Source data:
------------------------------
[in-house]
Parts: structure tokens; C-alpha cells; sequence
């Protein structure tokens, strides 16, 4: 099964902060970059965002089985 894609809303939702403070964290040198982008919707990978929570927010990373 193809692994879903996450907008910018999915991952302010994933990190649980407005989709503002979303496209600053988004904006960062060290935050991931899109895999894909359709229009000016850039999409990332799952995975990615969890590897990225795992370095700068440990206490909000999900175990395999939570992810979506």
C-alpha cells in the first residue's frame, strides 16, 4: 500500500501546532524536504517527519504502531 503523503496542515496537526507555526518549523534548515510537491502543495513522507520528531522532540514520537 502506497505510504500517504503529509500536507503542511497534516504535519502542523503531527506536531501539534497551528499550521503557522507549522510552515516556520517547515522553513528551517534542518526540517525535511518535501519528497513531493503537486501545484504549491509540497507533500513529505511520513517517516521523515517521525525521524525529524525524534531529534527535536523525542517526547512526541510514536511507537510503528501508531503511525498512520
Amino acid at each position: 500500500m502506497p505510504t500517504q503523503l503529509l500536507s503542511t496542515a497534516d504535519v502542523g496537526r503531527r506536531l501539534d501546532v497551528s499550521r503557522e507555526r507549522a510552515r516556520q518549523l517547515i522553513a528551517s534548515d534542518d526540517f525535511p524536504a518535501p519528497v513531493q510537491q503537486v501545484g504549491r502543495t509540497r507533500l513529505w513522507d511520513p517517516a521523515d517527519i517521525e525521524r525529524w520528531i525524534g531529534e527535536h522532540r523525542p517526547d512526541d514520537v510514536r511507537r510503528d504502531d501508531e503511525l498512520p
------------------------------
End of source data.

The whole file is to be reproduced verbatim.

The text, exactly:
[in-house]
Parts: structure tokens; C-alpha cells; sequence
């Protein structure tokens, strides 16, 4: 099964902060970059965002089985 894609809303939702403070964290040198982008919707990978929570927010990373 193809692994879903996450907008910018999915991952302010994933990190649980407005989709503002979303496209600053988004904006960062060290935050991931899109895999894909359709229009000016850039999409990332799952995975990615969890590897990225795992370095700068440990206490909000999900175990395999939570992810979506």
C-alpha cells in the first residue's frame, strides 16, 4: 500500500501546532524536504517527519504502531 503523503496542515496537526507555526518549523534548515510537491502543495513522507520528531522532540514520537 502506497505510504500517504503529509500536507503542511497534516504535519502542523503531527506536531501539534497551528499550521503557522507549522510552515516556520517547515522553513528551517534542518526540517525535511518535501519528497513531493503537486501545484504549491509540497507533500513529505511520513517517516521523515517521525525521524525529524525524534531529534527535536523525542517526547512526541510514536511507537510503528501508531503511525498512520
Amino acid at each position: 500500500m502506497p505510504t500517504q503523503l503529509l500536507s503542511t496542515a497534516d504535519v502542523g496537526r503531527r506536531l501539534d501546532v497551528s499550521r503557522e507555526r507549522a510552515r516556520q518549523l517547515i522553513a528551517s534548515d534542518d526540517f525535511p524536504a518535501p519528497v513531493q510537491q503537486v501545484g504549491r502543495t509540497r507533500l513529505w513522507d511520513p517517516a521523515d517527519i517521525e525521524r525529524w520528531i525524534g531529534e527535536h522532540r523525542p517526547d512526541d514520537v510514536r511507537r510503528d504502531d501508531e503511525l498512520p